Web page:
Digital Identity: How are you portraying yourself on social media?

By Lizzie

On social media, are we millennials really presenting who we are or are we presenting a hyper-idealistic version of ourselves? Teens are drawn to social media like moths drawn to a flame. About 90 percent of U.S. internet users visit a social media site each month. Clearly, social media is a popular place on the internet for millennials to post pictures with captions about their life. Although there are many benefits to social media, it is often misused. Many kids, especially young girls, are portraying themselves as people that they're not on social media. Instead of creating a false persona, a healthy social media presence should be aligned with a real sense of identity. 

Social media is a great outlet to share your life with friends and family, but many young girls today misuse this great tool in pursuit of approval from their peers. It has been argued that the social media effect creates a false sense of self and self-esteem through the use of likes, fans, comments, posts, etc. For many social media users, it is an esteem booster, which explains why so many people spend so much time on social media. It provides many individuals with a false sense of self and an inflated sense of who they really are.  

Because of this, the version of ourselves we show on social media is not who we really are. New research conducted by the Girl Scouts indicates that many teens are reinventing themselves. In a 2010 survey of more than 1,000 girls about how they portrayed themselves online:

- 74% of girls agree that “most girls my age use social networking sites to make themselves look cooler than they really are,” and 41% admit this describes them.

-Most girls portray themselves as more well-rounded in person than online.

Girls with low self-esteem are more likely to admit that their social networking image doesn’t match their in-person image (33% compared to 18% of girls with high self-esteem). Interestingly, 56% agree that social networks help them feel closer and more connected with their friends, but only 30% think that social networks have increased the quality of their relationships. Evidently, this is a very common theme for teens today.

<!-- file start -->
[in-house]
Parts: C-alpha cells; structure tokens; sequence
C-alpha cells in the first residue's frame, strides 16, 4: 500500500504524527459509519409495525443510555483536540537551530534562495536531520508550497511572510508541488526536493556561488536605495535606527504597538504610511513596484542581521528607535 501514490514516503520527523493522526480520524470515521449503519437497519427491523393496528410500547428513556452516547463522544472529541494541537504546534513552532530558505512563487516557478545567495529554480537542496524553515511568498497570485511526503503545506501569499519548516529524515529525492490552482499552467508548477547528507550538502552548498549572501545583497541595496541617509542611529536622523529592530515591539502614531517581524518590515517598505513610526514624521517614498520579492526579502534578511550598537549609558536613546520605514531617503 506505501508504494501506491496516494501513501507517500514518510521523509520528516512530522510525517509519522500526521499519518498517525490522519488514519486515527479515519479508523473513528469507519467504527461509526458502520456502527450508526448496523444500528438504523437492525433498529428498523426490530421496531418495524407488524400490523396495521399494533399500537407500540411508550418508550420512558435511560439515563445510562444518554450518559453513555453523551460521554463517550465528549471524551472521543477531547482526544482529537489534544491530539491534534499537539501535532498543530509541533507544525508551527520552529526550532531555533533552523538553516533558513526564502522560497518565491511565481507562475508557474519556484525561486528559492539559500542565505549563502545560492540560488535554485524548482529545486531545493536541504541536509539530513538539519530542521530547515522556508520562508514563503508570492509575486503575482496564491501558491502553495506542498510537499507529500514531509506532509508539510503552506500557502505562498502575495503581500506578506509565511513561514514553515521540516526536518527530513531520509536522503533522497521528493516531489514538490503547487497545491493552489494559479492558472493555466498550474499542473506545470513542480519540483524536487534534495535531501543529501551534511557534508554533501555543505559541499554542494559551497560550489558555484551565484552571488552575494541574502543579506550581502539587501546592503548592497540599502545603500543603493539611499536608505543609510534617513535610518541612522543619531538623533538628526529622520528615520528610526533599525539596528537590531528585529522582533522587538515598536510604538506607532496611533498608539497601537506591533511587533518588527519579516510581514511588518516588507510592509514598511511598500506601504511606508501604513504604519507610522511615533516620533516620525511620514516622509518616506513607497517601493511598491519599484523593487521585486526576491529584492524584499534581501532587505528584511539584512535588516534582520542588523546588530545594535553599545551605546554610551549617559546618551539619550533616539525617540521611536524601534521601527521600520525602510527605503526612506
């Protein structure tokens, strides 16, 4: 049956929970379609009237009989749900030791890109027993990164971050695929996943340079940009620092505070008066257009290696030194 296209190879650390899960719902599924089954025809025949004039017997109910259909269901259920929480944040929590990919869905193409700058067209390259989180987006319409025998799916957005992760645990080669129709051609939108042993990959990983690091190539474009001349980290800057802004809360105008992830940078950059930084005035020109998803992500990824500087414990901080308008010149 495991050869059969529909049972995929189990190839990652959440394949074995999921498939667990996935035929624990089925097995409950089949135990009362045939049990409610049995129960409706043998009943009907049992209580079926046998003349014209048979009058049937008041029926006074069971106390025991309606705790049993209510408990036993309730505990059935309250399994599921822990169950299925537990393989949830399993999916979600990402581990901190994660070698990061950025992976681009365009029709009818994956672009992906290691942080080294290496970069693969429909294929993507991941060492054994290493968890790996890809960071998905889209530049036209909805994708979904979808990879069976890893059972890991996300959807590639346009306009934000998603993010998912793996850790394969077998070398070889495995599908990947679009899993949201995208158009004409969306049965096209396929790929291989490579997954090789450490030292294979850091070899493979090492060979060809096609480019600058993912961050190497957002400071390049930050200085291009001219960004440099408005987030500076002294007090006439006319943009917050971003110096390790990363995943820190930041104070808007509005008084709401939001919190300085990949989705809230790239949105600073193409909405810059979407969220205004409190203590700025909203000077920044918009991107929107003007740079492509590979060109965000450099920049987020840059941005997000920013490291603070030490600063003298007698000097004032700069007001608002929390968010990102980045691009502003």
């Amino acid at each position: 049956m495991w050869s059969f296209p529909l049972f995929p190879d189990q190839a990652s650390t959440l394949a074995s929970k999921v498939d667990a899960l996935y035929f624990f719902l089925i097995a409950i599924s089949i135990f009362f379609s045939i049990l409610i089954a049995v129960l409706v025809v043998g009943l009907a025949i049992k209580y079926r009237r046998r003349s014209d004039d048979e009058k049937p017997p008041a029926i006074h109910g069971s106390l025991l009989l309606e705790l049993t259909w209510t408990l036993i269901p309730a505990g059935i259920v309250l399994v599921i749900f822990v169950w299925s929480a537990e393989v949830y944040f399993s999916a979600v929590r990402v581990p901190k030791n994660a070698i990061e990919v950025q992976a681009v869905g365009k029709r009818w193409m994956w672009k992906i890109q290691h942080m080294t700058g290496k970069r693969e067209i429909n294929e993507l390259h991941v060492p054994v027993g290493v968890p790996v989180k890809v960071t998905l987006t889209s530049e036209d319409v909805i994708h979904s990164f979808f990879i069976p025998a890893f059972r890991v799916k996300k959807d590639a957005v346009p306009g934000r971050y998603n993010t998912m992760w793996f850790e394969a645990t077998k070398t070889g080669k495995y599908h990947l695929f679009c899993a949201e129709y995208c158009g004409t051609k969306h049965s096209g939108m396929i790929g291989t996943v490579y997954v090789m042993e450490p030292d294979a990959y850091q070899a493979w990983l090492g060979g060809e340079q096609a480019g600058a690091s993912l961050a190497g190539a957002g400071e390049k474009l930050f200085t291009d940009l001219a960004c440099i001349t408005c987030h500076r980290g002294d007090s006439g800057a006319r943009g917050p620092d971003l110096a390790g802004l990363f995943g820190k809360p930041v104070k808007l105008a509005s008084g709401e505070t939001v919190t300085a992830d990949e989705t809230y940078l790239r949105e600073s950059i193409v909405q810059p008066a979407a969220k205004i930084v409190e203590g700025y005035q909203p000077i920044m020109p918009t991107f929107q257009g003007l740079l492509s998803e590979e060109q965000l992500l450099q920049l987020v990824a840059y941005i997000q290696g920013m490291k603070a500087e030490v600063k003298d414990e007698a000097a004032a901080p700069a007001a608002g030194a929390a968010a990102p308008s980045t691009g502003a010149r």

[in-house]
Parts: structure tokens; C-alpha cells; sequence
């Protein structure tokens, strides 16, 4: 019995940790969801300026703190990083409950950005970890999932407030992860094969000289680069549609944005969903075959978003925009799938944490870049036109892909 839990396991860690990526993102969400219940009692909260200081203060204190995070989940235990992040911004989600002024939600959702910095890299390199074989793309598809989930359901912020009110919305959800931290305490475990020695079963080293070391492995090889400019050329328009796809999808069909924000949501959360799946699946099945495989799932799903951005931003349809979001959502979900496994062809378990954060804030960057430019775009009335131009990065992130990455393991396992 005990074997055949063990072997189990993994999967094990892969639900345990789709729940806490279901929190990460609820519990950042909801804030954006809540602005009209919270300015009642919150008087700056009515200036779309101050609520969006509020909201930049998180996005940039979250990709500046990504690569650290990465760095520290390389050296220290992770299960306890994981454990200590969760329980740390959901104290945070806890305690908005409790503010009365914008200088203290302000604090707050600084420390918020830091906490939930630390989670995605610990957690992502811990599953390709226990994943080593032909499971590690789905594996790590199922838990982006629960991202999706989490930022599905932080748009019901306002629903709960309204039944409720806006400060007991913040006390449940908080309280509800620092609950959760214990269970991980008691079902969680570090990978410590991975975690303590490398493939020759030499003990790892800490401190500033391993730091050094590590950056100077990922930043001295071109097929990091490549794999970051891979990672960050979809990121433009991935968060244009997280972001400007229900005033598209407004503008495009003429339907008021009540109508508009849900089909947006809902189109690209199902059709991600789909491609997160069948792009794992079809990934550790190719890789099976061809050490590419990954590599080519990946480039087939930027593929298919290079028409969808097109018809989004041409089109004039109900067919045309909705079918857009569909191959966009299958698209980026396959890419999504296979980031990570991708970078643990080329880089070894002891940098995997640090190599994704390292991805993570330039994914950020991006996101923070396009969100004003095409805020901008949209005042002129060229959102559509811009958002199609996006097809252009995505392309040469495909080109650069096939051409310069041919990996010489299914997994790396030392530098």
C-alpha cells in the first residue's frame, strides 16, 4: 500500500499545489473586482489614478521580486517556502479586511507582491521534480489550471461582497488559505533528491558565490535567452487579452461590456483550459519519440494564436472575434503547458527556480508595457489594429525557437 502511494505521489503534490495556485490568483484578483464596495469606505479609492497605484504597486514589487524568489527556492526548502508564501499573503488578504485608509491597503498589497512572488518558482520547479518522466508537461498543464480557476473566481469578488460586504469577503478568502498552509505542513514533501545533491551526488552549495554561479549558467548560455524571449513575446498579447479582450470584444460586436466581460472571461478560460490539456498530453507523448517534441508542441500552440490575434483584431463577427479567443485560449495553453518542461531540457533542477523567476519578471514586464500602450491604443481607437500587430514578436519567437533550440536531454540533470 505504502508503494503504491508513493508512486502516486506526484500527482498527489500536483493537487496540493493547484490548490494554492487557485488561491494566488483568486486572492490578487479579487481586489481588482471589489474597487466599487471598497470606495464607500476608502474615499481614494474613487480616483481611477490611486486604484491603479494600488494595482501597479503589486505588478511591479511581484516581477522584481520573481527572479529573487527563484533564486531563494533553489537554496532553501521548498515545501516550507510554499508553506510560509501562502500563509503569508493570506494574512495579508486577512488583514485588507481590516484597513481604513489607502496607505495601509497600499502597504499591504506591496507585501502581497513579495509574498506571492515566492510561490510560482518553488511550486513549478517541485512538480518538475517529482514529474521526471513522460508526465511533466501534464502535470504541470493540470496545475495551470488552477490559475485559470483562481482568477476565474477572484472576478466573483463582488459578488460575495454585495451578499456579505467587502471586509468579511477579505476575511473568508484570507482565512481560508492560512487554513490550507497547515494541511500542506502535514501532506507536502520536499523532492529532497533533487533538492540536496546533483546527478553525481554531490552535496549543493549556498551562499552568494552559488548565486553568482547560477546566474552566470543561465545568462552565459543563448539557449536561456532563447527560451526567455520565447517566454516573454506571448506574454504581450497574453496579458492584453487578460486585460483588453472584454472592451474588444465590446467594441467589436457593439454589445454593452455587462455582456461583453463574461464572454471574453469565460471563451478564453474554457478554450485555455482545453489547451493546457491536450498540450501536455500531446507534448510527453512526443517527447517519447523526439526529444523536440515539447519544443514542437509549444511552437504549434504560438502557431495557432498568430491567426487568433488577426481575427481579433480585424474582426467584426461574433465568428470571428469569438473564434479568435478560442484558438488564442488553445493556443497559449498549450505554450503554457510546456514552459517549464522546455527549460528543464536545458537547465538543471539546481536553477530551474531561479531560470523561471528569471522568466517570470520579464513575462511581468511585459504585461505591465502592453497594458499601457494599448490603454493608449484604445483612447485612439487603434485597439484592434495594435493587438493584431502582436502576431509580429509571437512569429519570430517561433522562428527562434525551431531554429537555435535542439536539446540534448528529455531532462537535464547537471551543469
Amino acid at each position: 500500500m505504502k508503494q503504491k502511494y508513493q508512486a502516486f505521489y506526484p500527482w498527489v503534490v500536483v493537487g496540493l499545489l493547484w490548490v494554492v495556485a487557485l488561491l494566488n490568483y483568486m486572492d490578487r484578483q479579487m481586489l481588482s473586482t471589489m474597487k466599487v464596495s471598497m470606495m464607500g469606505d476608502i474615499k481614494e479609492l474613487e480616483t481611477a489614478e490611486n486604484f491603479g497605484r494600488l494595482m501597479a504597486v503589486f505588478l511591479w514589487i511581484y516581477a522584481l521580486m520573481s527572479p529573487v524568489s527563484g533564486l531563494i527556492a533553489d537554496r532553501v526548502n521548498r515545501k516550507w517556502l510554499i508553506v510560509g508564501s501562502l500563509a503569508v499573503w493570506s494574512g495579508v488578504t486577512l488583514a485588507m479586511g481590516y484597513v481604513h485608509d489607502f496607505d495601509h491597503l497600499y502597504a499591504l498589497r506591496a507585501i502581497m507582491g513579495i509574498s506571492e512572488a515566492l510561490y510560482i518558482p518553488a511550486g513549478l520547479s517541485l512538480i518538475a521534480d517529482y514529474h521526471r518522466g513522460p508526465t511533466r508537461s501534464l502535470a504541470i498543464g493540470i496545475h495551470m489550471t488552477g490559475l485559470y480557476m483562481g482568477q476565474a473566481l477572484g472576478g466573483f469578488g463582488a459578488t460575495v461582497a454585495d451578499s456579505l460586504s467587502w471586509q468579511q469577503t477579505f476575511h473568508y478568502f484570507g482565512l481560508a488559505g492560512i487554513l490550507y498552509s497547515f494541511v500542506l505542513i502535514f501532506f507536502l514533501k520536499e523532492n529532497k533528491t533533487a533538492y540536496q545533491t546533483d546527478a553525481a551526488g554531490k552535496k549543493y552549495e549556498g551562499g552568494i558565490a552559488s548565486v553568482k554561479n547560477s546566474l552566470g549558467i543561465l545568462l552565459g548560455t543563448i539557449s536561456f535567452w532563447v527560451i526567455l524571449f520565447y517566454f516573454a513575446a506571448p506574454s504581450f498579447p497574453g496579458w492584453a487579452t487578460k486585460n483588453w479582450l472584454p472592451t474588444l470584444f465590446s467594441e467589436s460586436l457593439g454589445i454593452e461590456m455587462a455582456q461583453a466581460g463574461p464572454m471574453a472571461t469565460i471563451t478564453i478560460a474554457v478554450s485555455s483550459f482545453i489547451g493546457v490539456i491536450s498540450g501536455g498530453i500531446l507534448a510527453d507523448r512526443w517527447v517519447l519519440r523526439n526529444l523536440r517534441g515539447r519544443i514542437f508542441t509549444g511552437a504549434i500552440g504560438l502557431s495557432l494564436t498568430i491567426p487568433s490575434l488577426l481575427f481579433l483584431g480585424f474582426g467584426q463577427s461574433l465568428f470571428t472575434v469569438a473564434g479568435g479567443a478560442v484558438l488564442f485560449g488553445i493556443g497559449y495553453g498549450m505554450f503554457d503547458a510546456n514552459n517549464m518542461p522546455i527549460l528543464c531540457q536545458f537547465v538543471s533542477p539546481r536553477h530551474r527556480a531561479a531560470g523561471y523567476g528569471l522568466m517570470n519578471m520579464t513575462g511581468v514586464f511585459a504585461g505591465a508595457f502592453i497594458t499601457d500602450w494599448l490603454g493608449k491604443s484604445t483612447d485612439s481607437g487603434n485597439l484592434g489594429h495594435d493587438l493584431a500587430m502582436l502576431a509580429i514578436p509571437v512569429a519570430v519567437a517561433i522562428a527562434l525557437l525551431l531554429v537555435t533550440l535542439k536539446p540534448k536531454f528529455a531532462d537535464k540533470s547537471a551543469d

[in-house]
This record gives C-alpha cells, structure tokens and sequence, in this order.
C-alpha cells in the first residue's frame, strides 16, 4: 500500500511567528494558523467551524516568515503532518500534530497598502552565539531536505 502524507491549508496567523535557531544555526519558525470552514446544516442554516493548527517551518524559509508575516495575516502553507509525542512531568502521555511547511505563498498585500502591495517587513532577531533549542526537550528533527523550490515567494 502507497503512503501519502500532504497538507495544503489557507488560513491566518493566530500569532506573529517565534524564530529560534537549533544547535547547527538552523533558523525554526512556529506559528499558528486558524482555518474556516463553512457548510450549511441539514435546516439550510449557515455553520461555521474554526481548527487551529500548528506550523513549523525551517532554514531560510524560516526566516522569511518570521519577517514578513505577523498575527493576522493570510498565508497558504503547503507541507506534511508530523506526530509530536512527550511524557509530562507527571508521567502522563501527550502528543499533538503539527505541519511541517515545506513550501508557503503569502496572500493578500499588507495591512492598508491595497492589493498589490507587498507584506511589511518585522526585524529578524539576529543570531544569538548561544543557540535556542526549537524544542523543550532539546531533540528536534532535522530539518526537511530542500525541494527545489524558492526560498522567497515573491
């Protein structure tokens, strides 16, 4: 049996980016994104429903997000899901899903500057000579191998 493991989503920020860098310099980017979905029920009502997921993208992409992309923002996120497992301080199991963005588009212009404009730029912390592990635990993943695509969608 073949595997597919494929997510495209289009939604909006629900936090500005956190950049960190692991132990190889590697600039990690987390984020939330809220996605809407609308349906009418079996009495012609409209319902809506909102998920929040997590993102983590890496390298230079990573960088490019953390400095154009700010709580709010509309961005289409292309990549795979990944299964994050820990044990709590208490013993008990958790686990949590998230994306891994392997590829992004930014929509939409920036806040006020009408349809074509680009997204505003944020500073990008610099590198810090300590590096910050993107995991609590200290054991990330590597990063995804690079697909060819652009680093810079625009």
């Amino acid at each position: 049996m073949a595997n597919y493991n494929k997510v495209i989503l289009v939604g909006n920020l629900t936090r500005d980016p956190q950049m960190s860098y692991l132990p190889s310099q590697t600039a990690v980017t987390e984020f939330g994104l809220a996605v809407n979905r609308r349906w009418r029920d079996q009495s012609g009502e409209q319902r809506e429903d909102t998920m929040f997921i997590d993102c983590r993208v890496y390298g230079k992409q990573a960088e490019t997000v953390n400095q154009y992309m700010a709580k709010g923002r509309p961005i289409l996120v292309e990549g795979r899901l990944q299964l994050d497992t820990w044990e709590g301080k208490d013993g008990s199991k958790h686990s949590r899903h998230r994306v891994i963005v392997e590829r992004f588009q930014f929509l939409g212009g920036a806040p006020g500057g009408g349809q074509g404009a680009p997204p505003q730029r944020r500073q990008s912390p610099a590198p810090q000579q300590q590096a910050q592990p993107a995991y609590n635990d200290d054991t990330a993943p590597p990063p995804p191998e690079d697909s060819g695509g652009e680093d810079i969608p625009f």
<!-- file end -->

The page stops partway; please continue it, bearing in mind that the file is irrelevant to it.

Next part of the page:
How can you make sure you online portrayal is what you want? Here is my top 5 list for keeping a healthy profile online:

  1. Don't post any pictures you wouldn't want your Grandma seeing. Remember, anyone who follows you can see "that picture of you in a bikini." 
  2. Remember, fake profiles DO exist. Anyone can create an account posing as a 13 year old girl, who is actually a 31 year old man. Be aware of this.
  3. Before you let someone follow you, a good rule of thumb for Instagram is: When someone requests to follow you, and you click on their account it will usually say, "followed by ___________, __________, __________. Those in the blanks are people you know and/or follow. If the person that is requesting to follow you and yourself have mutual friends, it is most likely ok for them to follow you. 
  4. Make sure you are always keeping up your relationships in real life, not just on social media. Technology is powerful, but real life communications are always the better route.
  5. See the world! Leave your phone at home for once! Make sure you are actually seeing the world in person, not just through a camera.

So, what are you waiting for? Go be with your friends in family! Go see the world! Leave your phone at home. It will always be there when you come back. Don't let someone determine who you are, or will be. Be who YOU want to be on social media, and in real life.